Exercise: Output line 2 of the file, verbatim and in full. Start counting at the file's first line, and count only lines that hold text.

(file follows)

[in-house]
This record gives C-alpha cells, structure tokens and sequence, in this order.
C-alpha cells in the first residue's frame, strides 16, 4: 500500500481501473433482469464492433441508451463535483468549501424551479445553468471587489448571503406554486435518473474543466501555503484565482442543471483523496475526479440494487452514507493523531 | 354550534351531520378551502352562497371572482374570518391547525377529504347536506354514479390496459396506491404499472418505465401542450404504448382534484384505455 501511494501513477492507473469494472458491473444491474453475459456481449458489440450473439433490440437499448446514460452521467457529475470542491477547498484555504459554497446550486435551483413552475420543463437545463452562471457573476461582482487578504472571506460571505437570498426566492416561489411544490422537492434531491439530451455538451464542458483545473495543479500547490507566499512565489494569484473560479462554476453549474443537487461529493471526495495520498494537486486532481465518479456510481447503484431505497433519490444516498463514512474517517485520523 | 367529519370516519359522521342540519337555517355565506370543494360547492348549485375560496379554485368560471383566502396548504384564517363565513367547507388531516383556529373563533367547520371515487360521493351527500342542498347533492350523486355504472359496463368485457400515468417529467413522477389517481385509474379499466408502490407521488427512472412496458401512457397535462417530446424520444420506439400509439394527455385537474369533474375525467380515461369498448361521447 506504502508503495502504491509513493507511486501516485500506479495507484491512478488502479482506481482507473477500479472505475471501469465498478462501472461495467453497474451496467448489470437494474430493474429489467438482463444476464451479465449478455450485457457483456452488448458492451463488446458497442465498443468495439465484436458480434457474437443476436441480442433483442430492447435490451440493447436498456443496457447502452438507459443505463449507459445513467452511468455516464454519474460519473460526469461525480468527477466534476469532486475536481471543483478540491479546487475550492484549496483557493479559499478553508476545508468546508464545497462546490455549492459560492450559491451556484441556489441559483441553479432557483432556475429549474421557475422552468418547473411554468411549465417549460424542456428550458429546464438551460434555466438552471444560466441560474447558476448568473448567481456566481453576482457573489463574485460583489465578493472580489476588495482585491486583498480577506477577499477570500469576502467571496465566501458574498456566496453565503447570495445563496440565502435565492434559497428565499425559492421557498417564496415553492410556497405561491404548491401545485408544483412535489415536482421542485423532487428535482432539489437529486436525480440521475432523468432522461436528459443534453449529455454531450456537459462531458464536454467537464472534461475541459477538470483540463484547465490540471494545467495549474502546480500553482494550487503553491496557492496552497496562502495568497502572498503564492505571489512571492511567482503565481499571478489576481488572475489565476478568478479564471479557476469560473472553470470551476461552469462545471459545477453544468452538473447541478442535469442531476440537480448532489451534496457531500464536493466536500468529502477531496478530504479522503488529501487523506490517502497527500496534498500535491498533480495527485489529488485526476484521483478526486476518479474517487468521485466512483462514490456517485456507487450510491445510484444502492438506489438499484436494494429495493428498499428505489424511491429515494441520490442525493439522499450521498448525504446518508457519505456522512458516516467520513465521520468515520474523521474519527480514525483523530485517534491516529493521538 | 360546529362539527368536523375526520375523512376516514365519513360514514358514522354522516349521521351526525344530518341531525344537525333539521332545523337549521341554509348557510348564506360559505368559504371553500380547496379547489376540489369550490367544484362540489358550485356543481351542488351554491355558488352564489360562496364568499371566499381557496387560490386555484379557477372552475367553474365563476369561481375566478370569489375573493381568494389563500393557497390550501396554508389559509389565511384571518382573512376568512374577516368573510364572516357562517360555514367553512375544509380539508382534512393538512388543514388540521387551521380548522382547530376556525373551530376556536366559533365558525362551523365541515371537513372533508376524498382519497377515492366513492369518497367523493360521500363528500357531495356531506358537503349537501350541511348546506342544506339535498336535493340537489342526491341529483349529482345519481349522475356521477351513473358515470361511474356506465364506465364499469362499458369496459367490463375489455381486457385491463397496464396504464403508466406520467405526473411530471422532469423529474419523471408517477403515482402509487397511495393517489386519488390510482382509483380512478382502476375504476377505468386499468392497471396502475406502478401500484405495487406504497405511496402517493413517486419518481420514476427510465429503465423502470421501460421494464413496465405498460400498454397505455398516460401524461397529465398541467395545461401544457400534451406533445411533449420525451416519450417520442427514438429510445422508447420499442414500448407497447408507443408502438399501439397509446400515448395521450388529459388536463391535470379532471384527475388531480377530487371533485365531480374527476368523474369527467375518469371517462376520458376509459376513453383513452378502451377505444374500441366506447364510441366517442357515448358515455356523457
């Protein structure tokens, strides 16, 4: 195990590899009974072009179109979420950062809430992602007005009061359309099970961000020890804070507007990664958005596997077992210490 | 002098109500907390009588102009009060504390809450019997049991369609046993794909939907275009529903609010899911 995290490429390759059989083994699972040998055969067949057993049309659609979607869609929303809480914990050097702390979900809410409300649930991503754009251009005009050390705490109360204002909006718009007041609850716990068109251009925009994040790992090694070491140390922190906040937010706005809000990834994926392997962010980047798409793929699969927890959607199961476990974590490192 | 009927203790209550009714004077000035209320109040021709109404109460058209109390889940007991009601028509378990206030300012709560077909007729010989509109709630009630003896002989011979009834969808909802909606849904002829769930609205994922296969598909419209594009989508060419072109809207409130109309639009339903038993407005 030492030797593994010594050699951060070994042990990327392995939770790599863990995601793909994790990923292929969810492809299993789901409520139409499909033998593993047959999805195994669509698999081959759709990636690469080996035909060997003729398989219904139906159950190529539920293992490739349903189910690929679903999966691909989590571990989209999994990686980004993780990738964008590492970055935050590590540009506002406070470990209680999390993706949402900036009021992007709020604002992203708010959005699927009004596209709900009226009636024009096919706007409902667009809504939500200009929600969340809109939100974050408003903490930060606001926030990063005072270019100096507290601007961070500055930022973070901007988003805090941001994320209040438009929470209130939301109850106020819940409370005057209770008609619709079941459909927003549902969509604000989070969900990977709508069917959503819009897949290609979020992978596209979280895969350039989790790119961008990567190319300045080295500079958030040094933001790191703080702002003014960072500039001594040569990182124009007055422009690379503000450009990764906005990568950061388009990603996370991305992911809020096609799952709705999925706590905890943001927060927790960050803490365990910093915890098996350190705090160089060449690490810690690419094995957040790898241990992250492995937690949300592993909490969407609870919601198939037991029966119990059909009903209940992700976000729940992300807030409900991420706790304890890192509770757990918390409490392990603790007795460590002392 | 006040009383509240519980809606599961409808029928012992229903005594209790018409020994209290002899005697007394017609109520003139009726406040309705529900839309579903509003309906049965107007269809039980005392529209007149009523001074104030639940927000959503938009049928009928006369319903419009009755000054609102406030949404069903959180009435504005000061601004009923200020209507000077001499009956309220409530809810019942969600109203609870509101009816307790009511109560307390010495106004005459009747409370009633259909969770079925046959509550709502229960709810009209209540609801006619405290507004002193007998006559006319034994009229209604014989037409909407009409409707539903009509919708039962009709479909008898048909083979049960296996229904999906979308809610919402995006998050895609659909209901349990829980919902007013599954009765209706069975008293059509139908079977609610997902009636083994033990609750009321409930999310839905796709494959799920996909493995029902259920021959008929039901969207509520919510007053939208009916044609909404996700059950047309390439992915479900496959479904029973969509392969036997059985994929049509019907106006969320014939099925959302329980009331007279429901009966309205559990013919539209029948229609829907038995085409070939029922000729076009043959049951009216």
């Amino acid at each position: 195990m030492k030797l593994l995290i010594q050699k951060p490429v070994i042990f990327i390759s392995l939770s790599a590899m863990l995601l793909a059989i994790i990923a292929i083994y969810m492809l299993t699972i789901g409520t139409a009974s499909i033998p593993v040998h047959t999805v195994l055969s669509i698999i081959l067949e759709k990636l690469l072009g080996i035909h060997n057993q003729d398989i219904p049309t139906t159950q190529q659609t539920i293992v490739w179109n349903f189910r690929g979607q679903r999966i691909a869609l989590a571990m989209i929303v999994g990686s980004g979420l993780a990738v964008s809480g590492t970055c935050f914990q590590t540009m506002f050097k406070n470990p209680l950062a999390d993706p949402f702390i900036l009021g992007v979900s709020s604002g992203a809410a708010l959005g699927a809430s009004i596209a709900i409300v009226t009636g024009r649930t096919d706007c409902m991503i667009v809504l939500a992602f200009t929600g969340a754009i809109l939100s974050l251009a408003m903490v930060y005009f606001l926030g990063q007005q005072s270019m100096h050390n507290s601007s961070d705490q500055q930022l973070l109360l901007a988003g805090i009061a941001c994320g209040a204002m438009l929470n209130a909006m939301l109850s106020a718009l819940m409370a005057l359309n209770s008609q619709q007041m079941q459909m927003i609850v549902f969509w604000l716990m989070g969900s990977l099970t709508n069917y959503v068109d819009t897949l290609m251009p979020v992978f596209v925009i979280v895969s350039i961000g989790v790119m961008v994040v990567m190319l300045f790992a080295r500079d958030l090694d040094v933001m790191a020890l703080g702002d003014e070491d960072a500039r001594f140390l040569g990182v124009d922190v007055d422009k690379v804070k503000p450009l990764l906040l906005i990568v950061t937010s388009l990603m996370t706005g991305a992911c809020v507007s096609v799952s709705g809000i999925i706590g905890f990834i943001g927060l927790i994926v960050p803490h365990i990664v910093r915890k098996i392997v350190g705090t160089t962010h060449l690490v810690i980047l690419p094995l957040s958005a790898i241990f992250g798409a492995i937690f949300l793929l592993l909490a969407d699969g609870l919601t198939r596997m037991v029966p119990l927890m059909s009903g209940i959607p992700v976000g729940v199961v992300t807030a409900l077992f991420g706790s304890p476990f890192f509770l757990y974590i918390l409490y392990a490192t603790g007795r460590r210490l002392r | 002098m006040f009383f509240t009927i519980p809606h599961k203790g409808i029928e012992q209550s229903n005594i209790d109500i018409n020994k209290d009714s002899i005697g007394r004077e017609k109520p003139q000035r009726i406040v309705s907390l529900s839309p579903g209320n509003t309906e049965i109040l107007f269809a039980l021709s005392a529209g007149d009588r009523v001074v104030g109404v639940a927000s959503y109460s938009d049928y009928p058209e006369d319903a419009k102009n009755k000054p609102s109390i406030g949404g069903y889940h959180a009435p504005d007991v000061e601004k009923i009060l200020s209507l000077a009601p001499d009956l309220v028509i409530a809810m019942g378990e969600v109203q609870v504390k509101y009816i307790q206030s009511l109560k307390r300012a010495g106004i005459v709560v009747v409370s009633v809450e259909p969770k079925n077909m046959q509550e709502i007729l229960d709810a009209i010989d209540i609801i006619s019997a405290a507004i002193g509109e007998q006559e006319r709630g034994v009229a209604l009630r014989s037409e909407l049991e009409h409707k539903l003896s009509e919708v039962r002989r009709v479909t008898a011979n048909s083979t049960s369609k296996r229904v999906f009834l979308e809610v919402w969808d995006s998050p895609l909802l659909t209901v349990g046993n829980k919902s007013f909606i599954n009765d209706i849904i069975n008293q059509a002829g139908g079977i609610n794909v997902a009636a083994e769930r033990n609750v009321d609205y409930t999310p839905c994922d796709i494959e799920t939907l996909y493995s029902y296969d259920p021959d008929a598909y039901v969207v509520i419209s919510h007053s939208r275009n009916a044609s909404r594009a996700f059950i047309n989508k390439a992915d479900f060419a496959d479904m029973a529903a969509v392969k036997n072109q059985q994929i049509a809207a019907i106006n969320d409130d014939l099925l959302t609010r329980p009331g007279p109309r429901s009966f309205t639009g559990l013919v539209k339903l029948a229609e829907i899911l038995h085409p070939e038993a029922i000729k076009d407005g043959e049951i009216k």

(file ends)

This record gives C-alpha cells, structure tokens and sequence, in this order.